Antidote: new cancer detection test

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Johnson & Johnson has received a lot of criticism lately because of the McNeil recalls of cold medicines, especially those for children. Factories must follow protocols which include sterility and proper oversights.  
At the same time, J&J is getting a badly needed pick-me-up from its Veridex division. They are bringing to market a new cancer detection test that was developed at Massachusetts General Hospital and is now being studied there and at three other major cancer centers around the country.                                                                                      
The test utilizes a microchip that resembles a lab slide. It is covered with 78,000 tiny prongs, coated with antibodies that bind to tumor cells. The chip is slid into the bloodstream where more than a billion normal cells bounce off it for every cancer cell that sticks. Then it's examined for its genetic make-up.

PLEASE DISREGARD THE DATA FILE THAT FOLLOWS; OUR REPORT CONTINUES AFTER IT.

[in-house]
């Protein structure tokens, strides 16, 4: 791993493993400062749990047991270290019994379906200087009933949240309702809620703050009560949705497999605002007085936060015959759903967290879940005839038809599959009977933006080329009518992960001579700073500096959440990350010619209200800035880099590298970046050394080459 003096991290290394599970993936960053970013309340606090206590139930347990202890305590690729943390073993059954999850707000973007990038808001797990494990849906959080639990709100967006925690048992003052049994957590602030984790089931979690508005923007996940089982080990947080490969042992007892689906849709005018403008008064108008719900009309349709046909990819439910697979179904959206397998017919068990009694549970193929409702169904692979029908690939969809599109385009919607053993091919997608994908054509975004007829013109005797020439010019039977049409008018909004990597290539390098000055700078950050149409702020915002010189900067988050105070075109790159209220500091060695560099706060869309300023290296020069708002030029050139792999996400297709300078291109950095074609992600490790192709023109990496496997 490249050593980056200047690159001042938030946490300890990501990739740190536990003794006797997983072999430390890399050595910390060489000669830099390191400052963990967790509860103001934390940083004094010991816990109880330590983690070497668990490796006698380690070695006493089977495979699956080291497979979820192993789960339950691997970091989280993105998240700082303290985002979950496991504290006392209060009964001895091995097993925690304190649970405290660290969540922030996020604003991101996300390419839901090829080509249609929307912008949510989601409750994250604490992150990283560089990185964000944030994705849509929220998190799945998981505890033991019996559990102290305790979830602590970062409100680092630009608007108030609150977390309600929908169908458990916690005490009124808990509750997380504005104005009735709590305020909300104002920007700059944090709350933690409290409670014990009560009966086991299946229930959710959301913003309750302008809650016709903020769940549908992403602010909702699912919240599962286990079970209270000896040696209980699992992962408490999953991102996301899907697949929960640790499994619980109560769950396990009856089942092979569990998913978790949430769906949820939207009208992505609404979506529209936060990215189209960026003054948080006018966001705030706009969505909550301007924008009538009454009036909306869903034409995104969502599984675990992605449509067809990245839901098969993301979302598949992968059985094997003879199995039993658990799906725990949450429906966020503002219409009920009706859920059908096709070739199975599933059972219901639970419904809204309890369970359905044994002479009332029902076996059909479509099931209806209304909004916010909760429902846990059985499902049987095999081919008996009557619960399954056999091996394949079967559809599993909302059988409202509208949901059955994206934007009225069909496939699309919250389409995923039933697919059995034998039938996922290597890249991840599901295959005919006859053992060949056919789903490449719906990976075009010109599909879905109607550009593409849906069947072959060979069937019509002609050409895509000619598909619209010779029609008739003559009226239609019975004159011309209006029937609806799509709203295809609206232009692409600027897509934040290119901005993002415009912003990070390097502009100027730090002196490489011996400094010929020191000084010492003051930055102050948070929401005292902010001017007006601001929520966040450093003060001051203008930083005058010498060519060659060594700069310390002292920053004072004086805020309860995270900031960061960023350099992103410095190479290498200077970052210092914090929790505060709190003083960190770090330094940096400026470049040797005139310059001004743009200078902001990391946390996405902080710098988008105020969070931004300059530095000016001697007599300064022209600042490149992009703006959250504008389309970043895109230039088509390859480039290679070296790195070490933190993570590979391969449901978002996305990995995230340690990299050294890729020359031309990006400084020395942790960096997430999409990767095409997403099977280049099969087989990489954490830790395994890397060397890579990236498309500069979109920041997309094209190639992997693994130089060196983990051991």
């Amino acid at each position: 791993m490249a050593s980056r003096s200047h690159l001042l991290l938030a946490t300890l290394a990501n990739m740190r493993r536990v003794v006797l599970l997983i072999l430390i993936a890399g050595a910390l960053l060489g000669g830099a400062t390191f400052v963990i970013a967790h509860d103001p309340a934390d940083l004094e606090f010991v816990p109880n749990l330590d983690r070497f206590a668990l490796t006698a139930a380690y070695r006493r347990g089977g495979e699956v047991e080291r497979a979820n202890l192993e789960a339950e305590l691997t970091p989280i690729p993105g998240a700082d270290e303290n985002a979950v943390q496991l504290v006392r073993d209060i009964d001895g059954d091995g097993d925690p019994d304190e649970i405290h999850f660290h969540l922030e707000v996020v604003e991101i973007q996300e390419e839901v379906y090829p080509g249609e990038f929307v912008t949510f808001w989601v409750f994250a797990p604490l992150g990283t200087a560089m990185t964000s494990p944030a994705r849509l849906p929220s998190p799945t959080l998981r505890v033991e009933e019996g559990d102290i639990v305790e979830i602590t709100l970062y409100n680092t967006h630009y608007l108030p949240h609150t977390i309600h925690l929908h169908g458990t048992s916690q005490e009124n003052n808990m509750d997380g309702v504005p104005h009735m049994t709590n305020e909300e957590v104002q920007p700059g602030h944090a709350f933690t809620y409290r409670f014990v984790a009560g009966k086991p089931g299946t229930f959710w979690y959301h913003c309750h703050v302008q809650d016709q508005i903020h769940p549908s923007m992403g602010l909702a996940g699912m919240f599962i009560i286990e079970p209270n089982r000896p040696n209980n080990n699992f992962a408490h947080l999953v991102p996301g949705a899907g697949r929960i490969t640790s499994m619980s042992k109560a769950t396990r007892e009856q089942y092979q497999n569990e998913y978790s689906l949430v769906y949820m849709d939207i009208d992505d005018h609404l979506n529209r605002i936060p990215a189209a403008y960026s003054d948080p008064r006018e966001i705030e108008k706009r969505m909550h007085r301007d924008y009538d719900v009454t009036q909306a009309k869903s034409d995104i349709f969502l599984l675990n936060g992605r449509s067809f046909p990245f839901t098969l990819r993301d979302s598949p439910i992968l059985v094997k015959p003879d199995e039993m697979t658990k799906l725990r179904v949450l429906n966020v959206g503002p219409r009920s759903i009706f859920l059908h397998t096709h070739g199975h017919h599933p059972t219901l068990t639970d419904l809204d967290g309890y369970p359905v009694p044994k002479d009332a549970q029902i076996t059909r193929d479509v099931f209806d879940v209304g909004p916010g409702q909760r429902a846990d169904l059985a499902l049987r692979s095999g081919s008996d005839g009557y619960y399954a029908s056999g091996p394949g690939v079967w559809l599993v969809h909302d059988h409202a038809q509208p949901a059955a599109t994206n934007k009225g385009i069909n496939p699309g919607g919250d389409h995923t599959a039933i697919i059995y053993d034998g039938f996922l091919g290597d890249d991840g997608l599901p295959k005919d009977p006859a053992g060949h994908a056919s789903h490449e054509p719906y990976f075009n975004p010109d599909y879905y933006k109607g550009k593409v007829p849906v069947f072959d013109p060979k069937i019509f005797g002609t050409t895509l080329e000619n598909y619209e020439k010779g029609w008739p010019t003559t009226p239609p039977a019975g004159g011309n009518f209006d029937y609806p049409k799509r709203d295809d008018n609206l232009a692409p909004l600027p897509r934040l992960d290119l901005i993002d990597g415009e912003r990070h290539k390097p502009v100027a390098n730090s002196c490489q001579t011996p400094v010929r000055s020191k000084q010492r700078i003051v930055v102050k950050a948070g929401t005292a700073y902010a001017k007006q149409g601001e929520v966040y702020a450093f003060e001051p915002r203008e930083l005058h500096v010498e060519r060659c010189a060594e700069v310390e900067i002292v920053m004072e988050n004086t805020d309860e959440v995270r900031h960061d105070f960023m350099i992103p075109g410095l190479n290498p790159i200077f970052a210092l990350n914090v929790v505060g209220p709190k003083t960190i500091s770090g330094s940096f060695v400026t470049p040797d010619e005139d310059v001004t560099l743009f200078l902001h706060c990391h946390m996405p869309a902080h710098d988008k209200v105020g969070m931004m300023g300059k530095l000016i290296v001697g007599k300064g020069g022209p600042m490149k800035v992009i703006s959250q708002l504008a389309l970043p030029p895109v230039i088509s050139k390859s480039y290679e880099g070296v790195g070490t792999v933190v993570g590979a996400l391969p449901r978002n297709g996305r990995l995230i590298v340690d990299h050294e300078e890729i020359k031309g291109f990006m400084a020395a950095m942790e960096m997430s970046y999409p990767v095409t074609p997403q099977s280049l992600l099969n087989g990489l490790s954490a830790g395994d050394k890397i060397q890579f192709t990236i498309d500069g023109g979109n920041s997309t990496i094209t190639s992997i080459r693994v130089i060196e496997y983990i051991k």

The amazing finding here is that cancer cells circulate in the blood even when the actual tumor is to be found in a discrete location such as the breast, colon, kidney or skin. The test has enormous potential for assessing and modifying cancer treatment, and has already been studied in this regard with trials appearing in major journals.                 
The potential of the test may even go beyond treatment and onto early detection, since we are making cancer cells long before a tumor actually develops.                                                         
It is part of the range and success of a large company like J&J that at the same time that it is receiving a repeated black eye for McNeil, and also receiving accolades for Veridex. If only the news media reported both these stories accurately and evenly.
Marc Siegel, MD, is an internist and professor of medicine at New York University and the author of False Alarm: The Truth About the Epidemic of Fear
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